Archive for May 2009
People expect companies to do more than just sell stuff. They want to know what you stand for, what choices you make as a result and what difference that could make in the world. So when it comes to people making their brand choices, Cause Marketing can be a tiebreaker. Almost 80% of Americans are more likely to switch to the brand supporting a good cause over a competitor with the same price and quality. But Cause Marketing is not just about photo opportunities, oversized checks and warm fuzzies. It can be an opportunity to turn commercial interest into real change.
Recent news coverage of the cosmetic name change from AIG to AIU at the failed company's New York headquarters reminds us that a brand is a precious asset. The value of any brand asset depends upon whether it has delivered on its past promises and is believed likely to do so in the future. It takes years of effort to build brand trust but only a few months—or minutes—to squander it. A brand that has lost consumer trust is no longer a brand; it is merely a name.
In this new "enlightened" era of joining the conversation, it appears that the ship has set sail once and for all on the debate as to whether or not brands should participate in online conversations. But today I'm going to talk about avoiding the conversation and I'll offer five diverse perspectives on when it's (arguably) better to remain on the sidelines and observe in silence.
David’s victory over Goliath, in the Biblical account, is held to be an anomaly. It was not. Davids win all the time.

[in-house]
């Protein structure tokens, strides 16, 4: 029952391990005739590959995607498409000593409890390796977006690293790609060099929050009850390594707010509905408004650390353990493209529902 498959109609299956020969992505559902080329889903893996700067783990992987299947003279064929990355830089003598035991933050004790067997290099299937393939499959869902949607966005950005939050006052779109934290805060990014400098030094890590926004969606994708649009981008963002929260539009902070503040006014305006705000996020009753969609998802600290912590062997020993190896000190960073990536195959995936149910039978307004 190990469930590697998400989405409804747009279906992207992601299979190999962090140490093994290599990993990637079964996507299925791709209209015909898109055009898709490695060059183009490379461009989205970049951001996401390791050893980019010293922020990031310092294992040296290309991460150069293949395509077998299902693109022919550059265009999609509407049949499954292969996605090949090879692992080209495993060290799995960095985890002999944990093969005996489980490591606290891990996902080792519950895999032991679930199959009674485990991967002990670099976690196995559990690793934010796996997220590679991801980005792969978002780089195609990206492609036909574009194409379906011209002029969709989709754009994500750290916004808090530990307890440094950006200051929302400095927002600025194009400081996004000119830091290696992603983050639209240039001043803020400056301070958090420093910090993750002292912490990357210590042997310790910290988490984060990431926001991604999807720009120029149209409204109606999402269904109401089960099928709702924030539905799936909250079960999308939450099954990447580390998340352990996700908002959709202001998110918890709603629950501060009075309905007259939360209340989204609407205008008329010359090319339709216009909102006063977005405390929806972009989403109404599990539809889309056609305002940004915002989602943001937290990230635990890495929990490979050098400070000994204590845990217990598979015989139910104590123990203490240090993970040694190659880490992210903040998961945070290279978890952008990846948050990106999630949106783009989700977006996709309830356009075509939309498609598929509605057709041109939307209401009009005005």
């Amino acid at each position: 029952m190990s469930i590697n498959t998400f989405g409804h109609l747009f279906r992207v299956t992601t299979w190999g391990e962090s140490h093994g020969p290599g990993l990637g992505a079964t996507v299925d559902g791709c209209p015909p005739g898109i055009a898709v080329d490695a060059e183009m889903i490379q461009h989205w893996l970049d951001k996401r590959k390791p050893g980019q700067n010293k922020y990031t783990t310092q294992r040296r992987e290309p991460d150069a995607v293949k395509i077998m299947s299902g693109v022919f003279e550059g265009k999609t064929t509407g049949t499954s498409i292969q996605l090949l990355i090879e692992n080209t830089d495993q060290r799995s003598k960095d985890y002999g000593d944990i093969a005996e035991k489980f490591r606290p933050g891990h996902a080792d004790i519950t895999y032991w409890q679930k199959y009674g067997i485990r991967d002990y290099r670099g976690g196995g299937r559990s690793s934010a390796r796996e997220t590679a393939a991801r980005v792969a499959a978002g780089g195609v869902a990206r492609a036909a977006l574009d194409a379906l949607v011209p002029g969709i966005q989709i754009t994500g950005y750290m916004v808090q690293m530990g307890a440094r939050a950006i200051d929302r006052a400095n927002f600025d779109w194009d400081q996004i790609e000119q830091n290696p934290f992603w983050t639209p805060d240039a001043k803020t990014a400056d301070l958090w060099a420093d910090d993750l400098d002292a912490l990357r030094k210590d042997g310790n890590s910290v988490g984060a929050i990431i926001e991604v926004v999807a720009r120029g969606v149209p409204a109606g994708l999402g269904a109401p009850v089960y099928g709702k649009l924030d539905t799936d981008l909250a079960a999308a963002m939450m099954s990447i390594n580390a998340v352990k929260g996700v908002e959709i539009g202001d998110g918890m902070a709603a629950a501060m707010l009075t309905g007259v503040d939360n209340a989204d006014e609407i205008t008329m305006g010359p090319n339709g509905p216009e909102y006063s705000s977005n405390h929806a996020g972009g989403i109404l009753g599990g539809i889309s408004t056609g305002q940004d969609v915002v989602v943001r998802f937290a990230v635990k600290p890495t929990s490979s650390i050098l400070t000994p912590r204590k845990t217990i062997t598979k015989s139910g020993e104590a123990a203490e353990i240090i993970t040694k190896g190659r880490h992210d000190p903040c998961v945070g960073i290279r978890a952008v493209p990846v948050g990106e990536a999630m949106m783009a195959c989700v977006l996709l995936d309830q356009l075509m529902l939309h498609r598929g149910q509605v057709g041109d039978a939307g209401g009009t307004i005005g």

Is understanding the selfless behavior of ants, bees, and wasps the key to a new evolutionary synthesis?
New reports have several companies on the verge of releasing large screen electronic readers designed specifically for reading newspaper content. The first such product may be unveiled as soon as this week — a large screen version of Amazon’s Kindle, which we first reported on last year. This is setting up a lot like the newspaper industry’s Hail Mary. And it’s a pass they won’t catch.
If you're like most CMOs I know, you've probably got this love/hate thing going with digital media and reporting tools. On one hand, digital is a clarity engine, in that it demands by its very binary function the expression of "yes" or "no." Numbers are incontrovertibly numeric, so questions of who, what, where, when and why are limited to answers with the precision of how much. The "hate" side of our relationship with all things digital isn't that numbers are incomplete, it's that numbers have no inherent meaning -- which means that they're usually misunderstood or misused.
In a loud and proud public announcement, Facebook said it didn’t care whether its members visited Facebook.com at all. The company said it would provide a set of technology tools that will let other companies create programs that tap into the heart of the social network — the endless stream of photographs, status updates and comments that people post to the service. Saying it is unable to provide a range of access to the service from every possible gadget, Facebook expects developers to create Facebook programs that sit on computer desktops, run inside Web browsers and are tailored to a wide range of mobile devices like the iPhone.
In a couple of weeks we’ll be partnering with Microsoft to give a joint presentation to some IT and Marketing directors about the idea that their two disciplines are starting to (or needing to) work much more closely these days. Regular readers will recognise this as a favourite theme of ours - we like to think that the best marketing ideas are actually company operations that happen to be really appealing or compelling to customers too. One of the many advantages of this line of thought is that marketing is completely integrated into the business and you don’t have to spend money to build marketing programs that then build your business, you simply spend money on building your business.
Warren Buffett would not buy newspapers “at any price.” This from the owner of the Buffalo News and a board member of the Washington Post Company. And they call me a doomsayer.